The ICC Test Championship is one of the biggest competitions in first-class cricket, although it is not strictly a tournament or league, certainly not in the sense that the World Cup is. Instead, the ICC Test Championship is a ranking system, and one in which the Test teams earn points based on their Test performances, which in turn will increase or decrease their position in the rankings.
A Test cricket match is a long game, the longest game that can be played in this sport. These games are contested by two teams, both of which have been given Test status by the ICC. The games can last for as many as 5 days and are played over the course of four innings.
The word “Test” comes from the fact that these games are considered to be a true and extensive test of a player’s ability, which means that a Test match is often the best way to determine whether one set of players is really better than another.
There are a total of ten Test nations ranked by the ICC. There are listed below in alphabetical order:
That’s not to say that these are the only nations that can officially play the game, as many other nations have been granted ICC membership and are known as Associate Members. In fact, there are around half a dozen other teams with ODI status and several dozen that have Twenty20 status. This means that they can play in the World Cup and other major competitions, but they can not play officially ranked Test matches like the ones played by the nations listed above.
The Test rankings, employed by The Test Championship to determine the “best” and the “worst” Test nations, are not straightforward. There is no simple point system, whereby the winner gains a set amount of points and the loser gets nothing. Instead, a complex algorithm is used, factoring in many different things that take place over the course of a Test match. One of the most basic factors that can have a big effect on the final ranking score is the status of the two teams. If the team ranked first beats the team ranked 2nd then they will achieve a much higher score than they would by beating the team that was ranked 10th, and a slightly higher one than if they beat the team ranked third. If a match is drawn, then the lower ranked team will benefit from it, whilst the higher ranked team will not.
Basically, all teams have a rating, and if they play better than is expected of them because of that rating, then they will gain points and will climb the leaderboard. If they play worse than is expected of them because of their rating, then they will drop. The team with the highest points is not always the team at the top of the leaderboard, as the rating is considered more important. As an example, towards the end of 2015 Australia had the most points, but they were only ranked second, as South Africa had a higher rating than they did.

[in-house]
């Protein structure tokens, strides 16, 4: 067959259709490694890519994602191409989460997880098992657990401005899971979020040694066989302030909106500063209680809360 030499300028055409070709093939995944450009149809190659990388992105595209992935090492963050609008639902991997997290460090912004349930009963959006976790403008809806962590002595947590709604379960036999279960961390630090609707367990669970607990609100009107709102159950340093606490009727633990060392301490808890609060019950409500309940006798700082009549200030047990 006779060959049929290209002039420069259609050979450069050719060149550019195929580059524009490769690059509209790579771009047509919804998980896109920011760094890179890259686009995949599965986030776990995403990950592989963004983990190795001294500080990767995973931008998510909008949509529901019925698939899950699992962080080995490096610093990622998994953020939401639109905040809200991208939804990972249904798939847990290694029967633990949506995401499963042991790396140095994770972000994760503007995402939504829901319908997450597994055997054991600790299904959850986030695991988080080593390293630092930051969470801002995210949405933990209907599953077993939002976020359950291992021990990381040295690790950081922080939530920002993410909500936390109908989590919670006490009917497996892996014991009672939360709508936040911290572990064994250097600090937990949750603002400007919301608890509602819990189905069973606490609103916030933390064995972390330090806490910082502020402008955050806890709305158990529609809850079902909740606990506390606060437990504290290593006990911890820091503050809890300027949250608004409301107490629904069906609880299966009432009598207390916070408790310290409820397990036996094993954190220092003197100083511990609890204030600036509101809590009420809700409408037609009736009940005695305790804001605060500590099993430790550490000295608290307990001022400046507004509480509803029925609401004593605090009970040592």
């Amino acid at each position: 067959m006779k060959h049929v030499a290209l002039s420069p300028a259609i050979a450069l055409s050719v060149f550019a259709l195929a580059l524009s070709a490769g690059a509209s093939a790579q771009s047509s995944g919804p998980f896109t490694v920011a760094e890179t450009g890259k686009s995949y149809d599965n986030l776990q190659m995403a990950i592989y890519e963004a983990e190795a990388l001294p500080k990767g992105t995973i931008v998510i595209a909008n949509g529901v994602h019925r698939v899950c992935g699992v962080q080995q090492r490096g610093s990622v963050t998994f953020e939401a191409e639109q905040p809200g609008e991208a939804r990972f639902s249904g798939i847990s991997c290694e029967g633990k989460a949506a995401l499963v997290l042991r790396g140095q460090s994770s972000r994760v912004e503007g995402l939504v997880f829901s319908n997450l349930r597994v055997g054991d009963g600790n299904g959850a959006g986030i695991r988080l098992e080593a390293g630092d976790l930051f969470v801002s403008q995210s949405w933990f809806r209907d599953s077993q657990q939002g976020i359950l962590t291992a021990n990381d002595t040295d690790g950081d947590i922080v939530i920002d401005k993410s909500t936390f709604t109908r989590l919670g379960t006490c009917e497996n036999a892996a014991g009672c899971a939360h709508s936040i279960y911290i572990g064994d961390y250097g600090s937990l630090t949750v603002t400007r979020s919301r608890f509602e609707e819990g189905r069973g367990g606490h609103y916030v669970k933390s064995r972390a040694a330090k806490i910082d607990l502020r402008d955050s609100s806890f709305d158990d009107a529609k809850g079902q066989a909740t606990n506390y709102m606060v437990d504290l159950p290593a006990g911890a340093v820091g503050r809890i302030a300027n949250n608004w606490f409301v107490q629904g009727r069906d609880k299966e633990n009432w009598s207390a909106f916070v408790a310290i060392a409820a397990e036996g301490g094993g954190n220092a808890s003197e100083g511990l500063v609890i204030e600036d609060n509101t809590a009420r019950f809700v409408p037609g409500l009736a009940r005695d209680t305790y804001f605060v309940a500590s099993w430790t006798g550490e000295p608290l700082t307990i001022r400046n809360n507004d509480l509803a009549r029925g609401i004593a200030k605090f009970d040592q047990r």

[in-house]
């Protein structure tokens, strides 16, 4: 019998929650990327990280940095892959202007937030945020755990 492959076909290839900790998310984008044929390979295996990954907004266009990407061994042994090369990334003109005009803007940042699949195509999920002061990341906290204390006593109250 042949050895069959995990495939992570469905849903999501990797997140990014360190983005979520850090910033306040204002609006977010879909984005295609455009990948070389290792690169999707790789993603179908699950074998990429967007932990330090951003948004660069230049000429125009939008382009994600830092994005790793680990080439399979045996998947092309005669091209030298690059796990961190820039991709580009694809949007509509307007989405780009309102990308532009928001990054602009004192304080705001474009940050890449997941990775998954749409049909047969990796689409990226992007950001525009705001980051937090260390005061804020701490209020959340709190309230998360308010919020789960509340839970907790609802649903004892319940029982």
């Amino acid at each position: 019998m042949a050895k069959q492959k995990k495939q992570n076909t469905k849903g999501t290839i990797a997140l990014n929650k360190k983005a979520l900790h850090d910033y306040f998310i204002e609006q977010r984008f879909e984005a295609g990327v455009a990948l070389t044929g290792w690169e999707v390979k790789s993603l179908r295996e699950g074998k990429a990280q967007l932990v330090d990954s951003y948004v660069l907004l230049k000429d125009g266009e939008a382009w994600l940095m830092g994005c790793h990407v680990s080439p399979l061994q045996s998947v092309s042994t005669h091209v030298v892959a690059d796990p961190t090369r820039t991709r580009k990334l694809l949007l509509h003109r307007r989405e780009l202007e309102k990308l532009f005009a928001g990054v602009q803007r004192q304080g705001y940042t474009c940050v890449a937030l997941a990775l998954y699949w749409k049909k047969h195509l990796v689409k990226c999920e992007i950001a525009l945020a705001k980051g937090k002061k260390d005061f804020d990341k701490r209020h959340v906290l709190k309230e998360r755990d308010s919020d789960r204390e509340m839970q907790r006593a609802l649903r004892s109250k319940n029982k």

One of the best teams to ever play Test cricket was the West Indies team of the 1980s. This team lost their first Test match of the decade against New Zealand, but that would be their only defeat of the ‘80s, a period in which they were considered to be an unstoppable force. Australia, who were one of the first teams to be given Test status, have also had many similar eras of domination and are considered to be one of the most consistently brilliant Test nations in the history of the game.
Conversely, Zimbabwe are one of the teams that struggles the most, and one that has consistently found itself at the bottom of the rankings since it was given Test status back in 1992. Sri Lanka, who were given Test status ten years earlier, also began just as poorly, but they were quick to improve and these days they are a force in international cricket, and one that no one looks forward to playing.
As mentioned above, Australia are a force in Test cricket, and the record book reflects this. Between June 2003 (when the ICC began ranking Test teams in this way) and August 2009, they remained at the top of the Test Championship, an astonishing feat, and one that seems almost unbreakable in the modern, competitive game. In fact, whilst the golden ages of Aussie cricket are often said to be the late 19th century and the 1930s, the latter of which was when Don Bradman played, they have more or less dominated Test cricket since 1995.